Evaluation Protocol. The UIUC material dataset[20] contains eighteen categories with twelve images each (mainly belong to bark, fabric, construction materials, outer coat of animals and so on). Images for each category have different scales and are collected in the wild, which make this dataset very difficult. This dataset is considered as one of the-state-of-art benchmarks for material classification task. The standard evaluation protocol is to randomly split half of dataset for training and use the rest for testing. We report the average accuracy over 10 repeats.

Implementation Details. For each image, we generate a covariance matrix usng 128 dimensional SIFT feature and 27 color feature ( raw RGB pixels around the center of SIFT descriptor). We calculate above region covariance matrices over a window size with a 4 step size.

Method Accuracy
SD[20] 43.5%
CDL[37] 52.3%
RSR[8] 52.8%
Ours-chol 57.2%
Ours-sphere 56.8%
Table 4: Material classification results on the UIUC material dataset.

Results. We compare our results with several state-of-the-art methods [20, 37, 8], shown in Table 4. Our results are comparable to other methods.

5.5 Person Re-identification

Evaluation Protocol. The VIPeR dataset[5] contains 632 pedestrian pairs captured from different camera views. Each image in the pair is resized to . They exhibit large viewpoint variations among pedestrian pairs, which makes it one of the most challenging datasets in person re-identification. We follow the protocol widely used in [6], splitting the 632 pedestrian pairs into half for training and half for testing. Two-fold validation is applied during evaluation. We repeat the evaluation 10 times and report the average result.

Implementation Details. We extract blocks with a stride of 4 from each image. For each block, we extract gradient and color features in different channels (including RGB, HSV and color name[36]) to form region covariance matrices. This generates a region covariance matrix and result in a 65-dimensional vector in our representation. We then learn sparse codes and use them as features. Additionally, we also extract color histograms from different channels (Lab, HSV and color name[36]) using stripes with a stripe of 3 for consistency with our region covariance sparse code feature. The color histograms are further reduced to 300 dimensions by PCA. We concatenate these two features together with normalizing the maximum value to 1 for each sample and use information theoretic metric learning method[4] to learn the final ranks.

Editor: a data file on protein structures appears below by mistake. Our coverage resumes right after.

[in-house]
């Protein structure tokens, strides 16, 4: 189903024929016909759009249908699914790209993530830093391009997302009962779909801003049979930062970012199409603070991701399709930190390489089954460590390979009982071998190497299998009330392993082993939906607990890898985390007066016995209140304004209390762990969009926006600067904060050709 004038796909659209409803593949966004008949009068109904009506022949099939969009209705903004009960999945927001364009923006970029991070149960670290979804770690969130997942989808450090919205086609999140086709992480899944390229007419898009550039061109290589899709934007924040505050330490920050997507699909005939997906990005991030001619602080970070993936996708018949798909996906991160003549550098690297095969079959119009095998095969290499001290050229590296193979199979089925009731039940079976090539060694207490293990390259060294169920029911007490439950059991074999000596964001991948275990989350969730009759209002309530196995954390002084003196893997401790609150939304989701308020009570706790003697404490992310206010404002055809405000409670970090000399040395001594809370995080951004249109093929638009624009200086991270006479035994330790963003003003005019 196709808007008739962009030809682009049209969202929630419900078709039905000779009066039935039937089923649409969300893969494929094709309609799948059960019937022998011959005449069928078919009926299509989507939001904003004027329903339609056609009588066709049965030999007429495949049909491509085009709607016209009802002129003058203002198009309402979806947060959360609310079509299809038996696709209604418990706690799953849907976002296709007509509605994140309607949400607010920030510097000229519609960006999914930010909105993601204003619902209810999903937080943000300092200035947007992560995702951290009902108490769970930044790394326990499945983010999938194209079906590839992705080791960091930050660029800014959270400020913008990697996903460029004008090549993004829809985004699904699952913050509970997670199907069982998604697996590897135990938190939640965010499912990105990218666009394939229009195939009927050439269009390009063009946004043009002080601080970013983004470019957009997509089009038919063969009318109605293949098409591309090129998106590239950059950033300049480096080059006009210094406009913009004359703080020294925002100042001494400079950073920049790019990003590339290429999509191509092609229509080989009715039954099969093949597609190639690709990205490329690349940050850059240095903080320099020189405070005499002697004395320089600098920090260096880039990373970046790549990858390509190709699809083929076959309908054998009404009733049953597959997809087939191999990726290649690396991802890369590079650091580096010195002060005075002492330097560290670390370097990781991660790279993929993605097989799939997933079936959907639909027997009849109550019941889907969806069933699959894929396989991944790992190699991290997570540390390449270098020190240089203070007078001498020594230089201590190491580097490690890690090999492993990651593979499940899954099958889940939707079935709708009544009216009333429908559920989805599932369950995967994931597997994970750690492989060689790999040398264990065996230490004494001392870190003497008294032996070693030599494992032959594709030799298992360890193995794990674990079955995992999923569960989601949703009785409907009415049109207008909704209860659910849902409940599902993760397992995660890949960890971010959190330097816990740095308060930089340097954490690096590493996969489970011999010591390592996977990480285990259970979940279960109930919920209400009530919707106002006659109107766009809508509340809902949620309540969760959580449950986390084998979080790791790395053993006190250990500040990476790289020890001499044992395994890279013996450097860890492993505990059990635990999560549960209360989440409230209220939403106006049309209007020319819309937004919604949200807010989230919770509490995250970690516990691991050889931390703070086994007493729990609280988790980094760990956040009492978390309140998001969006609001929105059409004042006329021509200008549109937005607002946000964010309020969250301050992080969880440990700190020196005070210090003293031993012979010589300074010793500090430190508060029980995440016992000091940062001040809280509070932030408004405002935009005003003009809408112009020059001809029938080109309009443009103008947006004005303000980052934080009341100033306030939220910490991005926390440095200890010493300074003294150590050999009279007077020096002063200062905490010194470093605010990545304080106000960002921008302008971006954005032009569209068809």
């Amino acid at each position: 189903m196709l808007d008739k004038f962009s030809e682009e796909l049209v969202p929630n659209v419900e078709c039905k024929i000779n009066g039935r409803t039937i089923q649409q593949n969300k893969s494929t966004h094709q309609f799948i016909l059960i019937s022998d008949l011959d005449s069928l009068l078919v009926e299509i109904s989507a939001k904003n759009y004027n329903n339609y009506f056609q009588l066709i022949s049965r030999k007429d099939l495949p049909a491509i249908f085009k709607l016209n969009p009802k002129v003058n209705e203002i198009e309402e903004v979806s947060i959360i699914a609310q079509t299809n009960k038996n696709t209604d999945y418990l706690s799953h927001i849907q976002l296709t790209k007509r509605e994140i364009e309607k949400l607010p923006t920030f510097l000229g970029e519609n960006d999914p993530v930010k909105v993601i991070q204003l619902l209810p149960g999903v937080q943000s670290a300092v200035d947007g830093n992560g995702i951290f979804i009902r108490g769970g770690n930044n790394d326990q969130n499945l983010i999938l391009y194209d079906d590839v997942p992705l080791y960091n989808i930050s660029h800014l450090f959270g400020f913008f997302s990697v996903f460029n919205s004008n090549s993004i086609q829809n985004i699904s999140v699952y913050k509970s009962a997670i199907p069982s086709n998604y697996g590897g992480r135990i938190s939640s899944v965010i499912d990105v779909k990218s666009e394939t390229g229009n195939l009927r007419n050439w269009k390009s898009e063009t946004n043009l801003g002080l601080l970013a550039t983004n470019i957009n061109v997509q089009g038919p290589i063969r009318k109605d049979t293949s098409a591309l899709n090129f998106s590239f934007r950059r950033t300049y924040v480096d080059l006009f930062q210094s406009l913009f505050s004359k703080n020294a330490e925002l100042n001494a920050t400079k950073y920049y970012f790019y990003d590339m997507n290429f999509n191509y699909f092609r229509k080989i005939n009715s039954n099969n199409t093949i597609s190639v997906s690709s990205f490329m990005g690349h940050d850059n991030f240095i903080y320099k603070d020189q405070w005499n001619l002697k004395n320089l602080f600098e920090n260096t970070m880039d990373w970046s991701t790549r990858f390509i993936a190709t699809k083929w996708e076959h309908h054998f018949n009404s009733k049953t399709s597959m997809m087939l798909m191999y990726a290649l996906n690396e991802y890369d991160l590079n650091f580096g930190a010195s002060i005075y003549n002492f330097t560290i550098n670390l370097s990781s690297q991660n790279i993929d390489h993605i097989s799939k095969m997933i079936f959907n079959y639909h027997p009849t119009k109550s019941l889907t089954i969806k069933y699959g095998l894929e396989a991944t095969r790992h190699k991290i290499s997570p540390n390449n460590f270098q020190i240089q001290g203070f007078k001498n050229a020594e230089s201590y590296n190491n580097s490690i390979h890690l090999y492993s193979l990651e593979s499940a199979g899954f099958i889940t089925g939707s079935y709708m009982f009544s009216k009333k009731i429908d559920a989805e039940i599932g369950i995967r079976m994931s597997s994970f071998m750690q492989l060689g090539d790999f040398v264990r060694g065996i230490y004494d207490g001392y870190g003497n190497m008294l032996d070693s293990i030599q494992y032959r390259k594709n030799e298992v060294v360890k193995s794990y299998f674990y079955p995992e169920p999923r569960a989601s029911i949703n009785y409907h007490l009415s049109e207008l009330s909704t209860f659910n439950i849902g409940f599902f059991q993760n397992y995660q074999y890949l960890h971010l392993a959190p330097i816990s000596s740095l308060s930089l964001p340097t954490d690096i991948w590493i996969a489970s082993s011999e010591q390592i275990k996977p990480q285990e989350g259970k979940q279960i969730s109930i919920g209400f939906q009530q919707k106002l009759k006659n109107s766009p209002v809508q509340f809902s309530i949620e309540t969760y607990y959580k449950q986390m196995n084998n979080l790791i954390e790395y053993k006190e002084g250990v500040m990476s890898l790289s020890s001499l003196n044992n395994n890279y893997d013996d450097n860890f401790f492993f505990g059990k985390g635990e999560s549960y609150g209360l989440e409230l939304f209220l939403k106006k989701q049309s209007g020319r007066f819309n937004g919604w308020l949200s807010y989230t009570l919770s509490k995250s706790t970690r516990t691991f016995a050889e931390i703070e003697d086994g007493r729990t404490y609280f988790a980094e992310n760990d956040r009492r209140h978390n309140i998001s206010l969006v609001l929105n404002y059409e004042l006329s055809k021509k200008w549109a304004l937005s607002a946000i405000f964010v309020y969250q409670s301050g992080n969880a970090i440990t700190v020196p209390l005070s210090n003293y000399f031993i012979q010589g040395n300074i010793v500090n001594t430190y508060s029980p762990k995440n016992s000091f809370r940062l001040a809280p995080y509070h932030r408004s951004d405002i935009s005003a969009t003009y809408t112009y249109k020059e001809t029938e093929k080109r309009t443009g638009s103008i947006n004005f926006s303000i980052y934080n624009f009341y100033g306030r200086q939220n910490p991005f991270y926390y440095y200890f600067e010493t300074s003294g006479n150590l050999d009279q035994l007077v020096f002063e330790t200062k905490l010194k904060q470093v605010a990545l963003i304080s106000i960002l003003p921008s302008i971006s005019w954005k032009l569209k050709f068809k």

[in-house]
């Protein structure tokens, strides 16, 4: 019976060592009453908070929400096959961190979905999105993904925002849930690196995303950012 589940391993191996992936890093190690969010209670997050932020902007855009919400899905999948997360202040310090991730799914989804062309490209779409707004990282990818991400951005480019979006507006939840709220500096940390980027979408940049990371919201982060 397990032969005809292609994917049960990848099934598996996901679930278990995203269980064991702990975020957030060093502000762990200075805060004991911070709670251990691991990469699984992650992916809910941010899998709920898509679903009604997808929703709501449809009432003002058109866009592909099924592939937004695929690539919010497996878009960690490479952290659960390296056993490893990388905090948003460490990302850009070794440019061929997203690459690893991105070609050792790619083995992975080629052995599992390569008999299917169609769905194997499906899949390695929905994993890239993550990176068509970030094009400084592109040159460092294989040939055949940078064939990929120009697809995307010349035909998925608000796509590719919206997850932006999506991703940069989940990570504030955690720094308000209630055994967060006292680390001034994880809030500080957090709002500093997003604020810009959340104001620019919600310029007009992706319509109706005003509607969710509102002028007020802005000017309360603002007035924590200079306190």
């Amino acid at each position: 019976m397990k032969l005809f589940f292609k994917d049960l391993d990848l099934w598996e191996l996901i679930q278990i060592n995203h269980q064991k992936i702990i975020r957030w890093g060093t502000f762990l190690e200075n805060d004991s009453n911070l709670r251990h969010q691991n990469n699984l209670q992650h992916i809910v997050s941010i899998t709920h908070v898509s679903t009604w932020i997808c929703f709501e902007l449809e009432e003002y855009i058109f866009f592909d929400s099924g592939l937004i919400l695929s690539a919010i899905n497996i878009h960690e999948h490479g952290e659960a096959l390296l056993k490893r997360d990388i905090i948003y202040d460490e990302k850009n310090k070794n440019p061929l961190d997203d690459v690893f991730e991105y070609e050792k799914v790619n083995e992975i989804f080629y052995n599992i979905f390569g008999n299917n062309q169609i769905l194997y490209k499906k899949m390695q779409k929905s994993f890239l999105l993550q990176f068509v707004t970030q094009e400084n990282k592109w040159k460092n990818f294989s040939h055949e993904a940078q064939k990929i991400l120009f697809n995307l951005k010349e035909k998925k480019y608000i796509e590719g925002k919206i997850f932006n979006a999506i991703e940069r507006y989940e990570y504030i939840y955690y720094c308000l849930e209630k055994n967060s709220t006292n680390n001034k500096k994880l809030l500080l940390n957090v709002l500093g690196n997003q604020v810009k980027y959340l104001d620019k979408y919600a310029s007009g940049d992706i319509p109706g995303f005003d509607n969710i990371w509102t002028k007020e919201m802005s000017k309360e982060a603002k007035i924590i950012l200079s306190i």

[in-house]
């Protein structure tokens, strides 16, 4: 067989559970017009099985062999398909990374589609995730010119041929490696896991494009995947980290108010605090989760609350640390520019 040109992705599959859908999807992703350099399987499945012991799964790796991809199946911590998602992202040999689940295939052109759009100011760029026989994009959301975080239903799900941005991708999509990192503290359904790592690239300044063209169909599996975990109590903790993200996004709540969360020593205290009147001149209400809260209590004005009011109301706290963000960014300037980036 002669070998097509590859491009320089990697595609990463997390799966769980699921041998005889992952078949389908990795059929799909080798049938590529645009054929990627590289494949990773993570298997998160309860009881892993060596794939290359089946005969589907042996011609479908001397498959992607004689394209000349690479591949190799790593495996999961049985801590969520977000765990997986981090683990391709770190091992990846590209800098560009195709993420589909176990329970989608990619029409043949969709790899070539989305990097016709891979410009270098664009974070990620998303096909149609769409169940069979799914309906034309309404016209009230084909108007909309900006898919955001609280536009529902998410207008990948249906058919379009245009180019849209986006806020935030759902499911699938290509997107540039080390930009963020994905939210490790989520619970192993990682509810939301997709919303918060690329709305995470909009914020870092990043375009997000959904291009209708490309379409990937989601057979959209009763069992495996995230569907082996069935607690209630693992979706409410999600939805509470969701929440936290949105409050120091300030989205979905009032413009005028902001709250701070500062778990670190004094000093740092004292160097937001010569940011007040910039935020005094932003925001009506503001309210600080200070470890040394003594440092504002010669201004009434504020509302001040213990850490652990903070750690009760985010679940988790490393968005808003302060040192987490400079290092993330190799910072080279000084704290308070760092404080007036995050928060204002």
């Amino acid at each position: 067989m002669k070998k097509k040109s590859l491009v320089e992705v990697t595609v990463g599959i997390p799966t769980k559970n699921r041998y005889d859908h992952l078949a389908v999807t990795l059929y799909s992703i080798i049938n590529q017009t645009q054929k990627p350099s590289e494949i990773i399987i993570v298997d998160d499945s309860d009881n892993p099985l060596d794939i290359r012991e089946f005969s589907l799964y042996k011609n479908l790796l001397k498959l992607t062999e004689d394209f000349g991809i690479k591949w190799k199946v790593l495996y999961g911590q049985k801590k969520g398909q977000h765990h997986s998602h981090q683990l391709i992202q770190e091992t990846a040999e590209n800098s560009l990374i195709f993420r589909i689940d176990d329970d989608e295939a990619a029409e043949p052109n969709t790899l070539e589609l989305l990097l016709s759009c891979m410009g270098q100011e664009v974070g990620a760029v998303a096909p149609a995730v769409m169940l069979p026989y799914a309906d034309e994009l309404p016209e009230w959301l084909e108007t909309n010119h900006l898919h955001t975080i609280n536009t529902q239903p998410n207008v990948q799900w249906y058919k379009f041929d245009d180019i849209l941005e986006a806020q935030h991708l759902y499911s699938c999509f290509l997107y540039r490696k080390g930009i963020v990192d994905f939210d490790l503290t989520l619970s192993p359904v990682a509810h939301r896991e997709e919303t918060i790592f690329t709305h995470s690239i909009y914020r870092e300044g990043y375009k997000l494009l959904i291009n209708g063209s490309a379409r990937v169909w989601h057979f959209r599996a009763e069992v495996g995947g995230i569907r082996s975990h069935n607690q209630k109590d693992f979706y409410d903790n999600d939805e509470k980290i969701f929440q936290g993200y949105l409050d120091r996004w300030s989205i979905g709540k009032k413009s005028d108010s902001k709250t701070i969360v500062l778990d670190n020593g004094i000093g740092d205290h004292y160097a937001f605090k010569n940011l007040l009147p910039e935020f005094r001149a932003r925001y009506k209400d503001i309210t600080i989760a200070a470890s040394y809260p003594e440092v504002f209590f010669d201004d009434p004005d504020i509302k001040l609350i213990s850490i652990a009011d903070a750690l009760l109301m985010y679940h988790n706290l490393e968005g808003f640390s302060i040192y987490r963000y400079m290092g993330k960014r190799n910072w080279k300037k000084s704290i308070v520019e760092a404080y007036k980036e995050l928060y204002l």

Figure 3: CMC curves on the VIPeR dataset.
Figure 4: A Example of the matching pairs at each rank on VIPeR dataset. Green box shows the probe images, red box shows the ground truth matches. Each row shows the retrieved results from top matches.
Method Rank 1 Accuracy
eBiCov[21] 20.66
eSDC[41] 26.31
PCCA[23] 19.27
KISSME[13] 19.60
LF[25] 24.18
LADF[19] 29.34
SalMatch[40] 30.16
MidFilter[42] 29.11
Ours-chol 32.99
Ours-sphere 32.84
Table 5: Rank 1 matching accuracy on the VIPeR dataset.

Results. We compare our method with state-of-the-art methods that don’t require foreground priors such as PCCA[23], KISSME[13], eBiCov[21], eSDC[41], LF[25], SalMatch[40], LADF[19] and MidFilter[42]. Table 5 shows the rank 1 accuracy on the VIPeR dataset. The rank 1 results of our method outperform all the competing methods. Figure 3 contains the cmc ranking curve from rank 1 to rank 25. Our curve is competitive to most of the state-of-the-arts methods. By visualizing the matching pairs (shown in Figure 4), we find our approach is good at finding discriminative textures thanks to our region covariance representation.

6 Conclusion

We introduced a new representation for region covariance which lies in Euclidean space. This new representation not only shares the same second order statistics with covariance matrices, but also includes the first order statistics. Analysis shows its space and computation advantages over region covariance matrices. Additionally, the discriminative dictionary learning problem on this representation can be solved efficiently in the traditional K-SVD framework. Experiments on different tasks demonstrate the proposed approach is effective and robust.